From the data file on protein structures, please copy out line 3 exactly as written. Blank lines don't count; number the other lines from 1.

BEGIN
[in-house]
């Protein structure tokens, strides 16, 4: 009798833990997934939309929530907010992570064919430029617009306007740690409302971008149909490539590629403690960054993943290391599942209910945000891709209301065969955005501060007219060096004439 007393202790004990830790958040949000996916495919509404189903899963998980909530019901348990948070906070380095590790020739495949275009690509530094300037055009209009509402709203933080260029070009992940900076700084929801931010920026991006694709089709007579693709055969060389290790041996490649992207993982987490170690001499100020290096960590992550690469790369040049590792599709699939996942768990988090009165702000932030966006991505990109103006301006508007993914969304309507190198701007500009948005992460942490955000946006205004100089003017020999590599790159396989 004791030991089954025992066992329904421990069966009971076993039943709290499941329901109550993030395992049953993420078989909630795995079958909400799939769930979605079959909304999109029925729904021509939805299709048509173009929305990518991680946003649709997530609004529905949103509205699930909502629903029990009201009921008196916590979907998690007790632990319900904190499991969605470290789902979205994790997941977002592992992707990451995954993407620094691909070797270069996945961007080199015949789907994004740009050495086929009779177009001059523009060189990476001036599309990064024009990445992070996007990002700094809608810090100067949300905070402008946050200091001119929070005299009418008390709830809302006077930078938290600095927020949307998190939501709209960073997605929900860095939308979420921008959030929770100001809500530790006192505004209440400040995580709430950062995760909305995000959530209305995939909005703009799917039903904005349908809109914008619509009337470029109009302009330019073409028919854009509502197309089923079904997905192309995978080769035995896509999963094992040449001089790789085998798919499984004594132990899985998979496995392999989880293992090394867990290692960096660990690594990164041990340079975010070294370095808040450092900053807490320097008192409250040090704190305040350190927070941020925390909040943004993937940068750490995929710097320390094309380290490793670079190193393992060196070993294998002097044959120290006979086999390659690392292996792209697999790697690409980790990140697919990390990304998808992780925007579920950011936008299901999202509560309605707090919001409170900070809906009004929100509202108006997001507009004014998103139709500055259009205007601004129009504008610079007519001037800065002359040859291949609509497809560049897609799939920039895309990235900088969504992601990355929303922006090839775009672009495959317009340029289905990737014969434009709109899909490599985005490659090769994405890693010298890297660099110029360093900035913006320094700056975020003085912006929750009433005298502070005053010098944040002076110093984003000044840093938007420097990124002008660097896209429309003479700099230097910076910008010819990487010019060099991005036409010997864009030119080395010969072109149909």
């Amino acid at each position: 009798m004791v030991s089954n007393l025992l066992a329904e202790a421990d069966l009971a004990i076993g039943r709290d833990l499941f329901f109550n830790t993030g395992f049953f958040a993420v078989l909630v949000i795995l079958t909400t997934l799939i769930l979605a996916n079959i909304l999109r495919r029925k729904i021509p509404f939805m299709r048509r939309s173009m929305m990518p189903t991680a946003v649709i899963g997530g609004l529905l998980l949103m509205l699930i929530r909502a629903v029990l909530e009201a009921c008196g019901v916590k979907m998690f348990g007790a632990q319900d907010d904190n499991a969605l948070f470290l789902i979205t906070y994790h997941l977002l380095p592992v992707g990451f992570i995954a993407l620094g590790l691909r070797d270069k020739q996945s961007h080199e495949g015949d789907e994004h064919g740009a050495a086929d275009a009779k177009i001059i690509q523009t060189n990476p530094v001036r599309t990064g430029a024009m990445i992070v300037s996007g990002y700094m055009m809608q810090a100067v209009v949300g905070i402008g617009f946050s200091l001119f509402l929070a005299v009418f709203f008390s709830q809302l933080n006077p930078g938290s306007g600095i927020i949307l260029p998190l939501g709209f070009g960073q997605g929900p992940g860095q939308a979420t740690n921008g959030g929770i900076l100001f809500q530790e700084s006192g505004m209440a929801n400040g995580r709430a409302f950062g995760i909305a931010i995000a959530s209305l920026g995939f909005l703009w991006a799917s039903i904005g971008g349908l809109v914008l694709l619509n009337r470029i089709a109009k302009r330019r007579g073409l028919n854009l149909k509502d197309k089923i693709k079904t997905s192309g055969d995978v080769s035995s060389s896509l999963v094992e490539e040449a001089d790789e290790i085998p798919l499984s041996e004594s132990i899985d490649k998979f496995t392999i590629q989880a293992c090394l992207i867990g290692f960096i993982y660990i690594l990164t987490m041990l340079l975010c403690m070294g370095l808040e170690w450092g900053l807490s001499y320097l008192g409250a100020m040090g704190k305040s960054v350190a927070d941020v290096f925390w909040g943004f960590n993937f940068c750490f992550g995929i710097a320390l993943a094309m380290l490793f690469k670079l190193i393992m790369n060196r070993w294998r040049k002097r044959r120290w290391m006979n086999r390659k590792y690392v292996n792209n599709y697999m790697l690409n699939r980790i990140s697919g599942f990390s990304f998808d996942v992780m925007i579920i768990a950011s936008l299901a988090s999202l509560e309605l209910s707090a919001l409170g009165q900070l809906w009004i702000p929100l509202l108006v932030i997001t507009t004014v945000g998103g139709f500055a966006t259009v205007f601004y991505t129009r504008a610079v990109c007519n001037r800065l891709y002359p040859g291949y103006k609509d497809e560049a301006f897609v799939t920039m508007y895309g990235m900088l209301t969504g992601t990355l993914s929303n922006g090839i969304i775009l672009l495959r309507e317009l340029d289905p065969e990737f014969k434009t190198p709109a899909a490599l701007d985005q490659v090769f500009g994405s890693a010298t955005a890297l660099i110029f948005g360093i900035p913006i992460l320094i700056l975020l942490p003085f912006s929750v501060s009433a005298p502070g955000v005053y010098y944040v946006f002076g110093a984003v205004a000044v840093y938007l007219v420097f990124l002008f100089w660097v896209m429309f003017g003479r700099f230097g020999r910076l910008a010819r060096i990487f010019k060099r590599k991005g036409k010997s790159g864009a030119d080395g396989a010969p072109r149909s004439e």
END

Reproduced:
């Amino acid at each position: 009798m004791v030991s089954n007393l025992l066992a329904e202790a421990d069966l009971a004990i076993g039943r709290d833990l499941f329901f109550n830790t993030g395992f049953f958040a993420v078989l909630v949000i795995l079958t909400t997934l799939i769930l979605a996916n079959i909304l999109r495919r029925k729904i021509p509404f939805m299709r048509r939309s173009m929305m990518p189903t991680a946003v649709i899963g997530g609004l529905l998980l949103m509205l699930i929530r909502a629903v029990l909530e009201a009921c008196g019901v916590k979907m998690f348990g007790a632990q319900d907010d904190n499991a969605l948070f470290l789902i979205t906070y994790h997941l977002l380095p592992v992707g990451f992570i995954a993407l620094g590790l691909r070797d270069k020739q996945s961007h080199e495949g015949d789907e994004h064919g740009a050495a086929d275009a009779k177009i001059i690509q523009t060189n990476p530094v001036r599309t990064g430029a024009m990445i992070v300037s996007g990002y700094m055009m809608q810090a100067v209009v949300g905070i402008g617009f946050s200091l001119f509402l929070a005299v009418f709203f008390s709830q809302l933080n006077p930078g938290s306007g600095i927020i949307l260029p998190l939501g709209f070009g960073q997605g929900p992940g860095q939308a979420t740690n921008g959030g929770i900076l100001f809500q530790e700084s006192g505004m209440a929801n400040g995580r709430a409302f950062g995760i909305a931010i995000a959530s209305l920026g995939f909005l703009w991006a799917s039903i904005g971008g349908l809109v914008l694709l619509n009337r470029i089709a109009k302009r330019r007579g073409l028919n854009l149909k509502d197309k089923i693709k079904t997905s192309g055969d995978v080769s035995s060389s896509l999963v094992e490539e040449a001089d790789e290790i085998p798919l499984s041996e004594s132990i899985d490649k998979f496995t392999i590629q989880a293992c090394l992207i867990g290692f960096i993982y660990i690594l990164t987490m041990l340079l975010c403690m070294g370095l808040e170690w450092g900053l807490s001499y320097l008192g409250a100020m040090g704190k305040s960054v350190a927070d941020v290096f925390w909040g943004f960590n993937f940068c750490f992550g995929i710097a320390l993943a094309m380290l490793f690469k670079l190193i393992m790369n060196r070993w294998r040049k002097r044959r120290w290391m006979n086999r390659k590792y690392v292996n792209n599709y697999m790697l690409n699939r980790i990140s697919g599942f990390s990304f998808d996942v992780m925007i579920i768990a950011s936008l299901a988090s999202l509560e309605l209910s707090a919001l409170g009165q900070l809906w009004i702000p929100l509202l108006v932030i997001t507009t004014v945000g998103g139709f500055a966006t259009v205007f601004y991505t129009r504008a610079v990109c007519n001037r800065l891709y002359p040859g291949y103006k609509d497809e560049a301006f897609v799939t920039m508007y895309g990235m900088l209301t969504g992601t990355l993914s929303n922006g090839i969304i775009l672009l495959r309507e317009l340029d289905p065969e990737f014969k434009t190198p709109a899909a490599l701007d985005q490659v090769f500009g994405s890693a010298t955005a890297l660099i110029f948005g360093i900035p913006i992460l320094i700056l975020l942490p003085f912006s929750v501060s009433a005298p502070g955000v005053y010098y944040v946006f002076g110093a984003v205004a000044v840093y938007l007219v420097f990124l002008f100089w660097v896209m429309f003017g003479r700099f230097g020999r910076l910008a010819r060096i990487f010019k060099r590599k991005g036409k010997s790159g864009a030119d080395g396989a010969p072109r149909s004439e």